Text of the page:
It says when a cause of disease was found and corrected, then a person gradually recovered without anymedical treatment. On hearing these evidences we give hearty thanks to our gracious God for sucha wonderful body. Now we are addressing a question,
Is there anyone who would dare to say that our Creatorwishes to make our life as miserable as possible …?
Certainly not. On the contrary, our Creator
desires allpeople to be saved and to come to the knowledge of the truth,
(1Ti 2:4).* If you reflect on the matter of our discussion, you should guess that the central theme of our study todayis God’s healing. The OT reading of the day (2King 5:1-4) narrates the well-known story of healing the Syriangeneral Naaman from leprosy; and the gospel from (Mar 1:40-45) tells about Jesus’ healing of a leper.Both readings narrate the miracle healing of leprosy. In the first instance, it was done through the prophetElisha, and in the second, by the Son of God who is the originator of both healings. According to one source,the healing of the leprosy, among the people of Israel was known, but healing among other nations it was not,except in the early stages.
Even today the name of this dreadful scourge of the Eastern world strikes terror intoour hearts
. . . , says a narrator. If it happened with a man, it brought him to his knees. And if he wasdiagnosed with a proof that man was pronounced unclean.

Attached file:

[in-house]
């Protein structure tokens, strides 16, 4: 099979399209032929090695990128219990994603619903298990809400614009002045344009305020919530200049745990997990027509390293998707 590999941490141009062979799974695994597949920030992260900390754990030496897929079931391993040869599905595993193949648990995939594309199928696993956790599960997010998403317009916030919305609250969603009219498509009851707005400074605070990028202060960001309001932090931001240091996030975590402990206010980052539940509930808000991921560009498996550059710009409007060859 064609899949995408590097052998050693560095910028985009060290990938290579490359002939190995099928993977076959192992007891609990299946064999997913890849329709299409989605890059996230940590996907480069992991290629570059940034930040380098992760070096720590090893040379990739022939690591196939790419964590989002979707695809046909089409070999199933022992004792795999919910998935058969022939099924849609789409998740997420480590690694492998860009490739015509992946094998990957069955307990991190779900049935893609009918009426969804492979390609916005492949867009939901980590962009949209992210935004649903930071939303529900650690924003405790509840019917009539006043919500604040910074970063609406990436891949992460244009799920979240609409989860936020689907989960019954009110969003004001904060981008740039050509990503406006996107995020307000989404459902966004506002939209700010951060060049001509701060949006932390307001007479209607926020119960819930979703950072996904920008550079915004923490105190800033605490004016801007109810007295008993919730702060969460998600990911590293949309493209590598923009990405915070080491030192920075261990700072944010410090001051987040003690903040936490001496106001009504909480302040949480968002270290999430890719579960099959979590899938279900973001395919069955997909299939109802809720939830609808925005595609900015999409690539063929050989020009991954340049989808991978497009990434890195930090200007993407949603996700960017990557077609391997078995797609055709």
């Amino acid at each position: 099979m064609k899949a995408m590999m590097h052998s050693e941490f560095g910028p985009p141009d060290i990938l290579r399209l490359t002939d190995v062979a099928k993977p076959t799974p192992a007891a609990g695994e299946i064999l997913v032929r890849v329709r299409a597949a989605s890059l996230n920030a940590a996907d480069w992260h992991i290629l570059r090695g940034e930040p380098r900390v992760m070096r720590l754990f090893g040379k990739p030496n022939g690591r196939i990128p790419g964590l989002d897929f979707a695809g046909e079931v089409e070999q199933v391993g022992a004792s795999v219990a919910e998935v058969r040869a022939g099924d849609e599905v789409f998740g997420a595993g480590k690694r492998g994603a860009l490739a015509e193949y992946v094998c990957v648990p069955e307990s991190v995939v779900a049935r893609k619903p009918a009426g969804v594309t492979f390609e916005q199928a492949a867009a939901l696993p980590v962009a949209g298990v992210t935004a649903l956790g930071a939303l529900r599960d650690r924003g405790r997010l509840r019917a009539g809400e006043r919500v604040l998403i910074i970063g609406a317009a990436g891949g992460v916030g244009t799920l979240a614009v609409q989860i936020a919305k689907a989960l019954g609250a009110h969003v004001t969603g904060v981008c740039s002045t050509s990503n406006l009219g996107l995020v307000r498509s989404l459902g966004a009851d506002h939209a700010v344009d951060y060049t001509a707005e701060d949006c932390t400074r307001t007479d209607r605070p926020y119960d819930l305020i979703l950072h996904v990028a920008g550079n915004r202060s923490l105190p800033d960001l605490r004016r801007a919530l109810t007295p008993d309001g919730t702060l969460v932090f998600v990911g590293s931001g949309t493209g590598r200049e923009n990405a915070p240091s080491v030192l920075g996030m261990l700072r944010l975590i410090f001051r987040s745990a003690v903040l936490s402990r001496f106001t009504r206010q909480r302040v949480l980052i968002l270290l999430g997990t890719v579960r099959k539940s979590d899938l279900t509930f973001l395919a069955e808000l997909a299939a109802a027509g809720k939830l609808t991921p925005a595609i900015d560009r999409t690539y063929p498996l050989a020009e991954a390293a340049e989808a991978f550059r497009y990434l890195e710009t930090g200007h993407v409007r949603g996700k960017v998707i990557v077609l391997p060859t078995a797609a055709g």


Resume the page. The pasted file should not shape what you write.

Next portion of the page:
And the leprous who has the disease shall weartorn clothes and let the hair of his head hang loose, and he shall cover his upper lip and cry out, ‘Unclean,unclean.’ The man shall remain unclean as long as he has the disease. He is unclean. He shall live alone. Hisdwelling shall be outside the camp
(Lev 13:45,46).* Please note, except for the oral tradition, there is no remedy provided for leprosy in the Bible. It could begone by itself, that is to say, accomplished by a miracle. Today we read how the king of Israel responded tothe request of his neighbor king of Syria to cure his commander in chief Naaman from leprosy. He just tore hisclothes and said,
“Am I God, to kill and to make alive, that this man sends word to me to cure a man of hisleprosy?”
(v.7). From this we infer that there was a strong conviction in Israel that only God was able to curea victim from his leprosy.* Another scriptural remark on the matter concerns to the cause of leprosy. Fist, we reflect on theoccasion of King Azariah’s leprosy depicted in (2 Kg 15:1-5). The cause of his disease was disobedience toGod’s Law. It says, during his reign
the high places were not taken away. The people still sacrificed and madeofferings on the high places. And the Lord touched the king, so that he was a leper to the day of his death, andhe lived in a separate house.
Secondly, we reflect on King Uzziah’s leprosy described in (2 Chr 26:16-21).Making a long story short, let’s say that the cause of the king’s illness was also disobedience to God. Once hehad taken an advantage over the high priest’s responsibility by burning incense in the sanctuary. Being warnedby the priests to stop doing it, the King became angry; and behold, leprosy broke out on his forehead becausethe Lord had struck him, (vv.19,20). Another case is that of Miriam, Moses’ sister, (Num12:1-13).